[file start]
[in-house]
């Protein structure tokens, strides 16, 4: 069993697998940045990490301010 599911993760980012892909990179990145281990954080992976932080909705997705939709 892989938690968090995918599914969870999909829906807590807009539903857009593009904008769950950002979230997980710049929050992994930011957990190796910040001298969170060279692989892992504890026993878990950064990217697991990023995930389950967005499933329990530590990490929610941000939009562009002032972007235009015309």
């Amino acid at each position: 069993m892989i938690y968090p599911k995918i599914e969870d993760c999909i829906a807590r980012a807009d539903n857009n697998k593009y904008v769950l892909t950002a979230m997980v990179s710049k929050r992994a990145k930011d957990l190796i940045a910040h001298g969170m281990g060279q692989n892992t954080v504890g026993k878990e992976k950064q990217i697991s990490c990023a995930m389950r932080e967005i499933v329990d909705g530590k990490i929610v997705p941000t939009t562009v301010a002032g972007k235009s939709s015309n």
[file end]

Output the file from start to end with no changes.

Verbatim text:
[in-house]
């Protein structure tokens, strides 16, 4: 069993697998940045990490301010 599911993760980012892909990179990145281990954080992976932080909705997705939709 892989938690968090995918599914969870999909829906807590807009539903857009593009904008769950950002979230997980710049929050992994930011957990190796910040001298969170060279692989892992504890026993878990950064990217697991990023995930389950967005499933329990530590990490929610941000939009562009002032972007235009015309």
């Amino acid at each position: 069993m892989i938690y968090p599911k995918i599914e969870d993760c999909i829906a807590r980012a807009d539903n857009n697998k593009y904008v769950l892909t950002a979230m997980v990179s710049k929050r992994a990145k930011d957990l190796i940045a910040h001298g969170m281990g060279q692989n892992t954080v504890g026993k878990e992976k950064q990217i697991s990490c990023a995930m389950r932080e967005i499933v329990d909705g530590k990490i929610v997705p941000t939009t562009v301010a002032g972007k235009s939709s015309n």